Cannibalism in Europe

I feel a strong desire to begin this paper Shakesperimentally; and as I recollect several passages which are mostly or entirely irrelevant, I do not see why I should balk my inclination.

When the fire burned and cauldron bubbled, the witches who doubled, toiled, and troubled, threw into the broth, amongst other ingredients of a recherche description, a portion of the mummy of one of their respectable sisterhood. The mixture which they concocted was, however, not intended for bodily refreshment, nor in any way made for the stomach’s sake. The use to which it was put was, as we all know, quite other than that of victuals.

Again, if I recollect rightly, the fatal handkerchief of Desdemona “was dyed in mummy, which the skilful conserved, of maidens’ hearts.” But it does not at all appear that that hapless lady’s fate was in any way influenced by the application of mummy internally.

Could Shakespeare however have read Sir Thomas Browne, I think he would have been extremely surprised to meet with the following very singular inquiries:

Shall we exceed the barbarities of Cambyses, and turn old heroes into unworthy potions? Shall Egypt lend out her ancients unto chirurgeons and apothecaries, and Cheops and Psammeticus be weighed unto us for drags? Shall we eat of Chamnes and Amasis in electuaries and pills, and be cured by cannibal mixtures? I think he would have replied promptly, that we ought to do no such thing, that no such thing ever had been done, and that it was absurd to think of it. He would, however, have been entirely mistaken.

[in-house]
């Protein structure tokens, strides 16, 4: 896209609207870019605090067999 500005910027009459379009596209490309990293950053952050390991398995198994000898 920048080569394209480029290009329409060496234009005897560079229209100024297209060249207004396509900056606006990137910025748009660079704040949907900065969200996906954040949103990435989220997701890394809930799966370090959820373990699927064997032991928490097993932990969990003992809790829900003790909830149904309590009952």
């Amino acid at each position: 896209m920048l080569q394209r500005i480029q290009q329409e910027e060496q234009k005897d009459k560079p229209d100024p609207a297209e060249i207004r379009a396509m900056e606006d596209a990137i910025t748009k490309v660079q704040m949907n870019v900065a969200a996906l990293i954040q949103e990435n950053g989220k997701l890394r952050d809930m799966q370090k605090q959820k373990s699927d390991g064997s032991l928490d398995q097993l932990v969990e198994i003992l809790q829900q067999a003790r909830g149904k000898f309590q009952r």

Some few centuries ago, the learned physicians of England and other countries of Europe, prescribed for their patients, quite regularly, what they called “mummy;” viz., nothing more and nothing less than the powdered bodies of Egyptian mummies.

Mummy became an article of commerce: a brisk trade was done in it. Bodies, fragments of bodies — of embalmed Egyptians, embalmed Egyptian cats, embalmed Egyptian anything — came to have a marketable value, and were eagerly sought after by the astute Levantine merchants. The people of the East, being inclined to more wholesome medicaments for their own part, and not wanting to keep their peculiar produce at home, exported largely to these countries.

I do not know whether there is on record any authentic list of cures effected by these singular nostrums of our ancestors, but we are credibly informed how the specific was administered, and for what complaints it was esteemed an anodyne. It was recommended to be taken in decoctions of carraway, marjoram, cassia, lentils, saffron, thyme, and various other aromatic herbs, with wine, milk, butter, &c. As for the diseases over which it was all-powerful, any quack list of the present day will give them as well as I can. One great virtue of mummy-powder, however, seems to have been, that if it did no good, it also did no harm; which is more than could be said of the quack mixtures of our times.